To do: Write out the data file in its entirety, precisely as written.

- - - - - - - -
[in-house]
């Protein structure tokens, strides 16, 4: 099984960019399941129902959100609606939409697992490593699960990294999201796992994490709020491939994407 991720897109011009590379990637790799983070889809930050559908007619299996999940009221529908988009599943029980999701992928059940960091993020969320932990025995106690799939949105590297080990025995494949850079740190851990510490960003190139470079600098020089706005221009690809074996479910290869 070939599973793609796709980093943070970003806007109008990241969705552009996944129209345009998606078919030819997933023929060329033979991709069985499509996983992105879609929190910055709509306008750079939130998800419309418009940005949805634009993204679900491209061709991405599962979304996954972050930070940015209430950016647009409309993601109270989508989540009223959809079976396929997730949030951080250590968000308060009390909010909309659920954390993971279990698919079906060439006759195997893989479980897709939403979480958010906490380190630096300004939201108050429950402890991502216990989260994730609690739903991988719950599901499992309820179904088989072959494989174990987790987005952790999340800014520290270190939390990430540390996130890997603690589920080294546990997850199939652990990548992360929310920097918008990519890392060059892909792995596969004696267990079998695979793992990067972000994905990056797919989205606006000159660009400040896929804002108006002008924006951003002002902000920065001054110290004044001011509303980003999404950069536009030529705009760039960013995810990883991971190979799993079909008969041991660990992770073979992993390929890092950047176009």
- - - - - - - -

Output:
[in-house]
């Protein structure tokens, strides 16, 4: 099984960019399941129902959100609606939409697992490593699960990294999201796992994490709020491939994407 991720897109011009590379990637790799983070889809930050559908007619299996999940009221529908988009599943029980999701992928059940960091993020969320932990025995106690799939949105590297080990025995494949850079740190851990510490960003190139470079600098020089706005221009690809074996479910290869 070939599973793609796709980093943070970003806007109008990241969705552009996944129209345009998606078919030819997933023929060329033979991709069985499509996983992105879609929190910055709509306008750079939130998800419309418009940005949805634009993204679900491209061709991405599962979304996954972050930070940015209430950016647009409309993601109270989508989540009223959809079976396929997730949030951080250590968000308060009390909010909309659920954390993971279990698919079906060439006759195997893989479980897709939403979480958010906490380190630096300004939201108050429950402890991502216990989260994730609690739903991988719950599901499992309820179904088989072959494989174990987790987005952790999340800014520290270190939390990430540390996130890997603690589920080294546990997850199939652990990548992360929310920097918008990519890392060059892909792995596969004696267990079998695979793992990067972000994905990056797919989205606006000159660009400040896929804002108006002008924006951003002002902000920065001054110290004044001011509303980003999404950069536009030529705009760039960013995810990883991971190979799993079909008969041991660990992770073979992993390929890092950047176009």